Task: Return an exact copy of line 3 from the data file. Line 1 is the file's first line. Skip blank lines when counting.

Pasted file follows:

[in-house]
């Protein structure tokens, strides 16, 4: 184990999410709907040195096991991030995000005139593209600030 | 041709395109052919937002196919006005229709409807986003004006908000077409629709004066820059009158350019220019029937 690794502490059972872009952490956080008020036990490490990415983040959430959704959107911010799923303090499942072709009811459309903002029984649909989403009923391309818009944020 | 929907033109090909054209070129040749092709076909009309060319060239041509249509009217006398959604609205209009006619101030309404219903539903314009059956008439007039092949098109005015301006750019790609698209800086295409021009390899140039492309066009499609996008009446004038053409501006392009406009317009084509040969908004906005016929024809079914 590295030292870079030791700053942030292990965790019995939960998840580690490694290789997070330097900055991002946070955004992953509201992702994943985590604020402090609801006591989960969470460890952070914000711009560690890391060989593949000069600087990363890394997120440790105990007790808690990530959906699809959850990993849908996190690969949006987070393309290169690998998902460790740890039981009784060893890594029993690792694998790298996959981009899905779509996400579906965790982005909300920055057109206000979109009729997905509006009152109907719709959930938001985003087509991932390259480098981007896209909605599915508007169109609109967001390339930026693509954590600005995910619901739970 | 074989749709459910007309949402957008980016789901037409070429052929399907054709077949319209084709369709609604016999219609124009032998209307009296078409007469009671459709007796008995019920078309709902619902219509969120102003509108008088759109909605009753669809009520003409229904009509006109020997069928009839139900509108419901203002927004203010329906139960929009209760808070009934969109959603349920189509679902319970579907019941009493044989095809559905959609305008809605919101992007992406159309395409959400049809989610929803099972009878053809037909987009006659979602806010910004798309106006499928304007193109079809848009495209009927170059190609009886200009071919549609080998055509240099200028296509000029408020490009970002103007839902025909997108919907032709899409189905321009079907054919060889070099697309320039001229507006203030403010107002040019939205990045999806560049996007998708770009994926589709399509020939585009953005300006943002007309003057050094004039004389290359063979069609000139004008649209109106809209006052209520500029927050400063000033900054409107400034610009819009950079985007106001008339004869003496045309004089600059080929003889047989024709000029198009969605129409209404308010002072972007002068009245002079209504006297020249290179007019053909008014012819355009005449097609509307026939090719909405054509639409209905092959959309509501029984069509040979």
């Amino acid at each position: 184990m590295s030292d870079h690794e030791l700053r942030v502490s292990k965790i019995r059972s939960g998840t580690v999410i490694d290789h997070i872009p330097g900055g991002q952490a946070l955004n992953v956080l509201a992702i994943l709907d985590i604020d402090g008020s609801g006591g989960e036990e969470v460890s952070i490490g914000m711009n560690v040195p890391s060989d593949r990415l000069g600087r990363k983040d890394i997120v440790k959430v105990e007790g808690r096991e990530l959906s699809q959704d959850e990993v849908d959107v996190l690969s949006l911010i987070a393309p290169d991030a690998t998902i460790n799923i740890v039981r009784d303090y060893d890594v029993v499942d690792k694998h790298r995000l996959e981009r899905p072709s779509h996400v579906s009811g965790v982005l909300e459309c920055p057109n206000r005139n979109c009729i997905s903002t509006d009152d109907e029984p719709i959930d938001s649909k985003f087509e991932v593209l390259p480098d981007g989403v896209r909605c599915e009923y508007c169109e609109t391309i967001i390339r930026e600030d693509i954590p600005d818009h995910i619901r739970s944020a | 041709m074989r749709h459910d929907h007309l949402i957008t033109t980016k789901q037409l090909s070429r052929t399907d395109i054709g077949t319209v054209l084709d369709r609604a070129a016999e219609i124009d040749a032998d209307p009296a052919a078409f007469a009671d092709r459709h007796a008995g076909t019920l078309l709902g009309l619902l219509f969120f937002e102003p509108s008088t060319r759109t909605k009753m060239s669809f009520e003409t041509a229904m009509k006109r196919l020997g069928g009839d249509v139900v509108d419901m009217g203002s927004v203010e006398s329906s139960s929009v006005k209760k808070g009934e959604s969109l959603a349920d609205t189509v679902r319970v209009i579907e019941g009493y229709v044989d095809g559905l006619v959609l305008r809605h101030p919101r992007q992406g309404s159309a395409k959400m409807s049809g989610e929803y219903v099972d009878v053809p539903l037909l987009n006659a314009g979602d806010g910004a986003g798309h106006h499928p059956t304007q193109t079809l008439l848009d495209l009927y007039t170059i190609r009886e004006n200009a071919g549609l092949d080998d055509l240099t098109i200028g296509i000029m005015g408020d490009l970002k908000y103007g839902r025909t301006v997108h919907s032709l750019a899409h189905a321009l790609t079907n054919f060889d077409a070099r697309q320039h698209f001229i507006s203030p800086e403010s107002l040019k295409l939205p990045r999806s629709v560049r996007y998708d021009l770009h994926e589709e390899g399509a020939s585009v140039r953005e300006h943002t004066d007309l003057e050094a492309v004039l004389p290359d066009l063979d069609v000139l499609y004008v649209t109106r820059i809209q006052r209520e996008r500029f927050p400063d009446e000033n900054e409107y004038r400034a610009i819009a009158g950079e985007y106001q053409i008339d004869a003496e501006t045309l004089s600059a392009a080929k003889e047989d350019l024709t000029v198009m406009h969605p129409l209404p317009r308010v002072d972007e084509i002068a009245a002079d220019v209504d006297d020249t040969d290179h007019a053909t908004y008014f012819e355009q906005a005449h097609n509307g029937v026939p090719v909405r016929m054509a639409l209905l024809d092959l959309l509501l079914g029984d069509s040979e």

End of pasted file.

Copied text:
């Amino acid at each position: 184990m590295s030292d870079h690794e030791l700053r942030v502490s292990k965790i019995r059972s939960g998840t580690v999410i490694d290789h997070i872009p330097g900055g991002q952490a946070l955004n992953v956080l509201a992702i994943l709907d985590i604020d402090g008020s609801g006591g989960e036990e969470v460890s952070i490490g914000m711009n560690v040195p890391s060989d593949r990415l000069g600087r990363k983040d890394i997120v440790k959430v105990e007790g808690r096991e990530l959906s699809q959704d959850e990993v849908d959107v996190l690969s949006l911010i987070a393309p290169d991030a690998t998902i460790n799923i740890v039981r009784d303090y060893d890594v029993v499942d690792k694998h790298r995000l996959e981009r899905p072709s779509h996400v579906s009811g965790v982005l909300e459309c920055p057109n206000r005139n979109c009729i997905s903002t509006d009152d109907e029984p719709i959930d938001s649909k985003f087509e991932v593209l390259p480098d981007g989403v896209r909605c599915e009923y508007c169109e609109t391309i967001i390339r930026e600030d693509i954590p600005d818009h995910i619901r739970s944020a | 041709m074989r749709h459910d929907h007309l949402i957008t033109t980016k789901q037409l090909s070429r052929t399907d395109i054709g077949t319209v054209l084709d369709r609604a070129a016999e219609i124009d040749a032998d209307p009296a052919a078409f007469a009671d092709r459709h007796a008995g076909t019920l078309l709902g009309l619902l219509f969120f937002e102003p509108s008088t060319r759109t909605k009753m060239s669809f009520e003409t041509a229904m009509k006109r196919l020997g069928g009839d249509v139900v509108d419901m009217g203002s927004v203010e006398s329906s139960s929009v006005k209760k808070g009934e959604s969109l959603a349920d609205t189509v679902r319970v209009i579907e019941g009493y229709v044989d095809g559905l006619v959609l305008r809605h101030p919101r992007q992406g309404s159309a395409k959400m409807s049809g989610e929803y219903v099972d009878v053809p539903l037909l987009n006659a314009g979602d806010g910004a986003g798309h106006h499928p059956t304007q193109t079809l008439l848009d495209l009927y007039t170059i190609r009886e004006n200009a071919g549609l092949d080998d055509l240099t098109i200028g296509i000029m005015g408020d490009l970002k908000y103007g839902r025909t301006v997108h919907s032709l750019a899409h189905a321009l790609t079907n054919f060889d077409a070099r697309q320039h698209f001229i507006s203030p800086e403010s107002l040019k295409l939205p990045r999806s629709v560049r996007y998708d021009l770009h994926e589709e390899g399509a020939s585009v140039r953005e300006h943002t004066d007309l003057e050094a492309v004039l004389p290359d066009l063979d069609v000139l499609y004008v649209t109106r820059i809209q006052r209520e996008r500029f927050p400063d009446e000033n900054e409107y004038r400034a610009i819009a009158g950079e985007y106001q053409i008339d004869a003496e501006t045309l004089s600059a392009a080929k003889e047989d350019l024709t000029v198009m406009h969605p129409l209404p317009r308010v002072d972007e084509i002068a009245a002079d220019v209504d006297d020249t040969d290179h007019a053909t908004y008014f012819e355009q906005a005449h097609n509307g029937v026939p090719v909405r016929m054509a639409l209905l024809d092959l959309l509501l079914g029984d069509s040979e």